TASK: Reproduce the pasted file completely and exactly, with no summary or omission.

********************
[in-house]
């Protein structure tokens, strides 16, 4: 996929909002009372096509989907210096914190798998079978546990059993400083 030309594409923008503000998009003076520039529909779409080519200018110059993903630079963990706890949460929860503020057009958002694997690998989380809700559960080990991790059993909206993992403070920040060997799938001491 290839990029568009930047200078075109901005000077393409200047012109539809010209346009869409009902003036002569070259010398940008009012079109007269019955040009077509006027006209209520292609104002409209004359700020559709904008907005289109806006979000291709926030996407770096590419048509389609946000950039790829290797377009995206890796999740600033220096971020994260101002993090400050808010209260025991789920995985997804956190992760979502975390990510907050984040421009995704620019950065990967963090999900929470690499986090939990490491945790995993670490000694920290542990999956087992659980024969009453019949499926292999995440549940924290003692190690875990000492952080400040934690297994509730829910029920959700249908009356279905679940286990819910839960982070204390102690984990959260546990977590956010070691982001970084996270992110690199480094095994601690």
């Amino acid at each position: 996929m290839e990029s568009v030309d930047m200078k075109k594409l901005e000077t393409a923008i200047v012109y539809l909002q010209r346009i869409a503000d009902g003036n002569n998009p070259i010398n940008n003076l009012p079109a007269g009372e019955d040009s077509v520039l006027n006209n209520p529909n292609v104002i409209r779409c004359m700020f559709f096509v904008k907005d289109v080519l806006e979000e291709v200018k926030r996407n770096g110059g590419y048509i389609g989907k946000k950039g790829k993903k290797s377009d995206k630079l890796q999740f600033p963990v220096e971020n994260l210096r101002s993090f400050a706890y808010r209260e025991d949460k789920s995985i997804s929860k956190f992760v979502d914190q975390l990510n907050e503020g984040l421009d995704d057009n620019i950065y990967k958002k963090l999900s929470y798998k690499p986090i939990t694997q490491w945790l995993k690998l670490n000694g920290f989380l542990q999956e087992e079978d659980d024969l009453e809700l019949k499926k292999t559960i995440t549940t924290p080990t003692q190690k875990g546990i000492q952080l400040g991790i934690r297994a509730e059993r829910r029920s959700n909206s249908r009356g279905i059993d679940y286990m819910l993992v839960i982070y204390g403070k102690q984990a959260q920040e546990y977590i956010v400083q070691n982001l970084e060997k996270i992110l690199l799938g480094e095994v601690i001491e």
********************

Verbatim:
[in-house]
């Protein structure tokens, strides 16, 4: 996929909002009372096509989907210096914190798998079978546990059993400083 030309594409923008503000998009003076520039529909779409080519200018110059993903630079963990706890949460929860503020057009958002694997690998989380809700559960080990991790059993909206993992403070920040060997799938001491 290839990029568009930047200078075109901005000077393409200047012109539809010209346009869409009902003036002569070259010398940008009012079109007269019955040009077509006027006209209520292609104002409209004359700020559709904008907005289109806006979000291709926030996407770096590419048509389609946000950039790829290797377009995206890796999740600033220096971020994260101002993090400050808010209260025991789920995985997804956190992760979502975390990510907050984040421009995704620019950065990967963090999900929470690499986090939990490491945790995993670490000694920290542990999956087992659980024969009453019949499926292999995440549940924290003692190690875990000492952080400040934690297994509730829910029920959700249908009356279905679940286990819910839960982070204390102690984990959260546990977590956010070691982001970084996270992110690199480094095994601690």
């Amino acid at each position: 996929m290839e990029s568009v030309d930047m200078k075109k594409l901005e000077t393409a923008i200047v012109y539809l909002q010209r346009i869409a503000d009902g003036n002569n998009p070259i010398n940008n003076l009012p079109a007269g009372e019955d040009s077509v520039l006027n006209n209520p529909n292609v104002i409209r779409c004359m700020f559709f096509v904008k907005d289109v080519l806006e979000e291709v200018k926030r996407n770096g110059g590419y048509i389609g989907k946000k950039g790829k993903k290797s377009d995206k630079l890796q999740f600033p963990v220096e971020n994260l210096r101002s993090f400050a706890y808010r209260e025991d949460k789920s995985i997804s929860k956190f992760v979502d914190q975390l990510n907050e503020g984040l421009d995704d057009n620019i950065y990967k958002k963090l999900s929470y798998k690499p986090i939990t694997q490491w945790l995993k690998l670490n000694g920290f989380l542990q999956e087992e079978d659980d024969l009453e809700l019949k499926k292999t559960i995440t549940t924290p080990t003692q190690k875990g546990i000492q952080l400040g991790i934690r297994a509730e059993r829910r029920s959700n909206s249908r009356g279905i059993d679940y286990m819910l993992v839960i982070y204390g403070k102690q984990a959260q920040e546990y977590i956010v400083q070691n982001l970084e060997k996270i992110l690199l799938g480094e095994v601690i001491e």